If we startup this workload and allow it to run for a couple of minutes, we can then query the histogram target for our session to find the database that has the mid-page splits occurring.
-- Query the target data to identify the worst splitting database_id SELECT n.value('(value)', 'bigint') AS database_id, DB_NAME(n.value('(value)', 'bigint')) AS database_name, n.value('(@count)', 'bigint') AS split_count FROM (SELECT CAST(target_data as XML) target_data FROM sys.dm_xe_sessions AS s JOIN sys.dm_xe_session_targets t ON s.address = t.event_session_address WHERE s.name = 'SQLskills_TrackPageSplits' AND t.target_name = 'histogram' ) as tab CROSS APPLY target_data.nodes('HistogramTarget/Slot') as q(n)
With the database_id of the worst splitting database, we can then change our event session configuration to only look at this database, and then change our histogram target configuration to bucket on the alloc_unit_id so that we can then track down the worst splitting indexes in the database experiencing the worst mid-page splits.
-- Drop the Event Session so we can recreate it -- to focus on the highest splitting database DROP EVENT SESSION [SQLskills_TrackPageSplits] ON SERVER -- Create the Event Session to track LOP_DELETE_SPLIT transaction_log operations in the server CREATE EVENT SESSION [SQLskills_TrackPageSplits] ON SERVER ADD EVENT sqlserver.transaction_log( WHERE operation = 11 -- LOP_DELETE_SPLIT AND database_id = 8 -- CHANGE THIS BASED ON TOP SPLITTING DATABASE! ) ADD TARGET package0.histogram( SET filtering_event_name = 'sqlserver.transaction_log', source_type = 0, -- Event Column source = 'alloc_unit_id'); GO -- Start the Event Session Again ALTER EVENT SESSION [SQLskills_TrackPageSplits] ON SERVER STATE=START; GO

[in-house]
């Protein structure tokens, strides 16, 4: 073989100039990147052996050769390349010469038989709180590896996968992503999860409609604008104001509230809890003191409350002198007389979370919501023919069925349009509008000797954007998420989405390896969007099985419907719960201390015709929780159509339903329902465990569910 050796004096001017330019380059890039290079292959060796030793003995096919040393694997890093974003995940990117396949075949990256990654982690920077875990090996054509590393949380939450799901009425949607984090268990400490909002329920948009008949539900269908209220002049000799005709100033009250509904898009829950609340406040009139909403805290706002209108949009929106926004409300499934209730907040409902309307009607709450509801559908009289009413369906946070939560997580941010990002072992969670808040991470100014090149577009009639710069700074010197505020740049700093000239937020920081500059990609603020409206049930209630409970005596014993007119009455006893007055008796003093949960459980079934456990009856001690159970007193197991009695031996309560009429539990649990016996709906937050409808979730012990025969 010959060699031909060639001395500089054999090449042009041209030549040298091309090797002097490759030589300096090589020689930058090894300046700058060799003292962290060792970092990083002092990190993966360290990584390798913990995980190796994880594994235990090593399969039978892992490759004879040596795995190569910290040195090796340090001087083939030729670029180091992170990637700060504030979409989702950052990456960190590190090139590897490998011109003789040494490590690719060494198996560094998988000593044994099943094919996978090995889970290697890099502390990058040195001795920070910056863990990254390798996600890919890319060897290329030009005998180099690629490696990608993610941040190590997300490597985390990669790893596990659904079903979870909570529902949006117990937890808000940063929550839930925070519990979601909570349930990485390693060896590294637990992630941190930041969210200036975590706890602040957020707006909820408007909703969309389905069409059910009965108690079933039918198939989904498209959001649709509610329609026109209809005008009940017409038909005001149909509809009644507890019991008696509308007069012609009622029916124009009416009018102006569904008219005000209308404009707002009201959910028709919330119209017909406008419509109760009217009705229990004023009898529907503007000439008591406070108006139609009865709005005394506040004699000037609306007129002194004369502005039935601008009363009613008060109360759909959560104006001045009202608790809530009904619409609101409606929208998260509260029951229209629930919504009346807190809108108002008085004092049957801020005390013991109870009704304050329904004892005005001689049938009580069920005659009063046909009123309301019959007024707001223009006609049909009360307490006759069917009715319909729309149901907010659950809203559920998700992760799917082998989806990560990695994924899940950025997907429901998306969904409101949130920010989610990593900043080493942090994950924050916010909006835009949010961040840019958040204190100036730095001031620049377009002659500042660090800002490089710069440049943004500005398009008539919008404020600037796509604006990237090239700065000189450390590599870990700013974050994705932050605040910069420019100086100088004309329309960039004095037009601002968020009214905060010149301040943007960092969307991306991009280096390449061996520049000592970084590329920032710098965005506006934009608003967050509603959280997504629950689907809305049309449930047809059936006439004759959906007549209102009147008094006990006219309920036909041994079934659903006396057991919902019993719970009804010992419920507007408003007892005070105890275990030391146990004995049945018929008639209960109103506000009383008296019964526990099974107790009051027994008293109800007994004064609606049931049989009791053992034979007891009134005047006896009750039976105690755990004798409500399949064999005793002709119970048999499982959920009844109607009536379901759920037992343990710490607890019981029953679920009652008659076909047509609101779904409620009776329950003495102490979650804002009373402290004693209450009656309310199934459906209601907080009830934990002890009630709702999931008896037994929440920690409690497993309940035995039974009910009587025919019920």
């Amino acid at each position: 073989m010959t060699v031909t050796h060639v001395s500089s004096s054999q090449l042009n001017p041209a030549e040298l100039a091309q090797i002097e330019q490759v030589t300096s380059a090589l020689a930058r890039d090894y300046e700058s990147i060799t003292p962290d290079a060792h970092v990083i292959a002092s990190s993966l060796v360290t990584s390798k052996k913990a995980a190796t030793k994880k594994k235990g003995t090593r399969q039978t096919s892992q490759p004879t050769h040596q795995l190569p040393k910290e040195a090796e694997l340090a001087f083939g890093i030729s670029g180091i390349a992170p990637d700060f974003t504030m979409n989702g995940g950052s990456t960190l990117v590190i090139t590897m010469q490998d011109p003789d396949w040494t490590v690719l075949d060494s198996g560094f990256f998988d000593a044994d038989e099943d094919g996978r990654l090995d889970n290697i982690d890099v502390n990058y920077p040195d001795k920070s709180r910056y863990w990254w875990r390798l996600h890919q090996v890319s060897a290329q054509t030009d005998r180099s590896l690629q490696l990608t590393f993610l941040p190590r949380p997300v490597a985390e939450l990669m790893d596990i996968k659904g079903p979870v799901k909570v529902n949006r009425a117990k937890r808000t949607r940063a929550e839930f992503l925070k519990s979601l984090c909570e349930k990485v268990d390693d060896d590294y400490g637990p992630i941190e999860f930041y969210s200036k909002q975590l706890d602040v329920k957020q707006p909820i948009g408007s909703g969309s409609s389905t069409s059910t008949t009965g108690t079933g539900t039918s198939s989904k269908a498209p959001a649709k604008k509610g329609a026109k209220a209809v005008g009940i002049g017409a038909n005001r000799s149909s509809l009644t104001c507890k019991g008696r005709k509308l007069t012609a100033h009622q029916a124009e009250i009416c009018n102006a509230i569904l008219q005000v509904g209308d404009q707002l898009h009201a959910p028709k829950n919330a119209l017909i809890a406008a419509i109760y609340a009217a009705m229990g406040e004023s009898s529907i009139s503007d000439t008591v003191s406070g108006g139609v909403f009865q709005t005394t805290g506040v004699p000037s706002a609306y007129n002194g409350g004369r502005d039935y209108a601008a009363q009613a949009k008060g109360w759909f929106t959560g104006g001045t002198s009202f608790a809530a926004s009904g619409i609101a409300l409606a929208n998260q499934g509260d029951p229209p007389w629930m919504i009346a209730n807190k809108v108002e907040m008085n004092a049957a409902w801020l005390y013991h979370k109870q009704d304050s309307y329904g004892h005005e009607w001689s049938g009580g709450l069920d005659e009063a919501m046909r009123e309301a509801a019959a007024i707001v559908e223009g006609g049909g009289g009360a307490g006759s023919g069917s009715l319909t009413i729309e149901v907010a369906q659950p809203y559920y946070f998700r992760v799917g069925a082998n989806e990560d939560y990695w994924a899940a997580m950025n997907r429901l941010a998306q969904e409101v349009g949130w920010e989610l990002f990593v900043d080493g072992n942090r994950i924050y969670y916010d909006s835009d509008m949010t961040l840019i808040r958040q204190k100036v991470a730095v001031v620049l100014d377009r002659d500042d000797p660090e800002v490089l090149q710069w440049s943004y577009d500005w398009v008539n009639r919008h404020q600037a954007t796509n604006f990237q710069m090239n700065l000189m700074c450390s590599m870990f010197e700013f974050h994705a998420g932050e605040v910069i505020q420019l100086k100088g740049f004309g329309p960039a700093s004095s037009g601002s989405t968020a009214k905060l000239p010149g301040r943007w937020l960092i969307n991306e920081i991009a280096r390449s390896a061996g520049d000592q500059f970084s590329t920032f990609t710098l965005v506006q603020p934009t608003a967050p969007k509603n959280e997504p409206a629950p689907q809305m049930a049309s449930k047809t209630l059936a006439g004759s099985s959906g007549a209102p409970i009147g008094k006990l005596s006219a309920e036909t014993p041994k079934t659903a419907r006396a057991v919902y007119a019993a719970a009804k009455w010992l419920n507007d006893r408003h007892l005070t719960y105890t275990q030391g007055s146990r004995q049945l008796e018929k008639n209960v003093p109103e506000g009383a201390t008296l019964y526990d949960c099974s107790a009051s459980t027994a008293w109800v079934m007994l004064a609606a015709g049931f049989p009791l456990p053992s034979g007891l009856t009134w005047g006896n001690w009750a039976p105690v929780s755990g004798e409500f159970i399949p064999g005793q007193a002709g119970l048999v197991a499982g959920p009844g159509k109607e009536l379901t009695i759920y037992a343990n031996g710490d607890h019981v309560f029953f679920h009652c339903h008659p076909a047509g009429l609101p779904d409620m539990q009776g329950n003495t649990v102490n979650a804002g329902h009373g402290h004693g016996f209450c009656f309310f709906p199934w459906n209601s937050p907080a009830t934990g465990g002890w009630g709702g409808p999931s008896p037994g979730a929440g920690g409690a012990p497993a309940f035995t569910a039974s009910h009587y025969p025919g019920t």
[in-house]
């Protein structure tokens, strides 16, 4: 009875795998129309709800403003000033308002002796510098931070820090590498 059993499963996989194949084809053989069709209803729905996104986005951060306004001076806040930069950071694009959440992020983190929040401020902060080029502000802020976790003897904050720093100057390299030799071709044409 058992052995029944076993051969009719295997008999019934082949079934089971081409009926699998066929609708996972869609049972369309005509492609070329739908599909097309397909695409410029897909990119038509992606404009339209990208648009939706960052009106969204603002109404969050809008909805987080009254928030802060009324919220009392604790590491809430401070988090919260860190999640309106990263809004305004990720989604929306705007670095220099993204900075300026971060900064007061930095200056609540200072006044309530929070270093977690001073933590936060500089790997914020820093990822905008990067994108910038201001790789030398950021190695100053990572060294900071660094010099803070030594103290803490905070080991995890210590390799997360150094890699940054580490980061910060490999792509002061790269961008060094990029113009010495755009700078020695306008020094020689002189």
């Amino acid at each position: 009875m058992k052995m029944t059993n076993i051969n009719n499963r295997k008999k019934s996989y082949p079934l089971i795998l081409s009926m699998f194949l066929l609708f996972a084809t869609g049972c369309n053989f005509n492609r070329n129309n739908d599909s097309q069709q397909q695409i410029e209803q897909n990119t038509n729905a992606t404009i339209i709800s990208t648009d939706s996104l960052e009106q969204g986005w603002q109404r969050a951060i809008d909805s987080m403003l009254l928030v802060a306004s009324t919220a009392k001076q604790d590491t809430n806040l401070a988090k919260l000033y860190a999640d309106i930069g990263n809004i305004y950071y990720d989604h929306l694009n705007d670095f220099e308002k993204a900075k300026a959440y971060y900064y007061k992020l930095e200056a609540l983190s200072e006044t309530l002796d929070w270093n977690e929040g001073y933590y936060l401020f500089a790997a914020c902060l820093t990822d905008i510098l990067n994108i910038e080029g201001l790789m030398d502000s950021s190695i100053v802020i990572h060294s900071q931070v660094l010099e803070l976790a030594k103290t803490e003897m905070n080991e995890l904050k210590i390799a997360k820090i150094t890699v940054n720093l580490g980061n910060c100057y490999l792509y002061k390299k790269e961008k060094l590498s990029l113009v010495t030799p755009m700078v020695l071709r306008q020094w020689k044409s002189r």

With the new event session definition, we can now rerun our problematic workload for a 2 minute period and look at the worst splitting indexes based on the alloc_unit_id’s that are in the histogram target:
-- Query Target Data to get the top splitting objects in the database: SELECT o.name AS table_name, i.name AS index_name, tab.split_count, i.fill_factor FROM ( SELECT n.value('(value)', 'bigint') AS alloc_unit_id, n.value('(@count)', 'bigint') AS split_count FROM (SELECT CAST(target_data as XML) target_data FROM sys.dm_xe_sessions AS s JOIN sys.dm_xe_session_targets t ON s.address = t.event_session_address WHERE s.name = 'SQLskills_TrackPageSplits' AND t.target_name = 'histogram' ) as tab CROSS APPLY target_data.nodes('HistogramTarget/Slot') as q(n) ) AS tab JOIN sys.allocation_units AS au ON tab.alloc_unit_id = au.allocation_unit_id JOIN sys.partitions AS p ON au.container_id = p.partition_id JOIN sys.indexes AS i ON p.object_id = i.object_id AND p.index_id = i.index_id JOIN sys.objects AS o ON p.object_id = o.object_id WHERE o.is_ms_shipped = 0;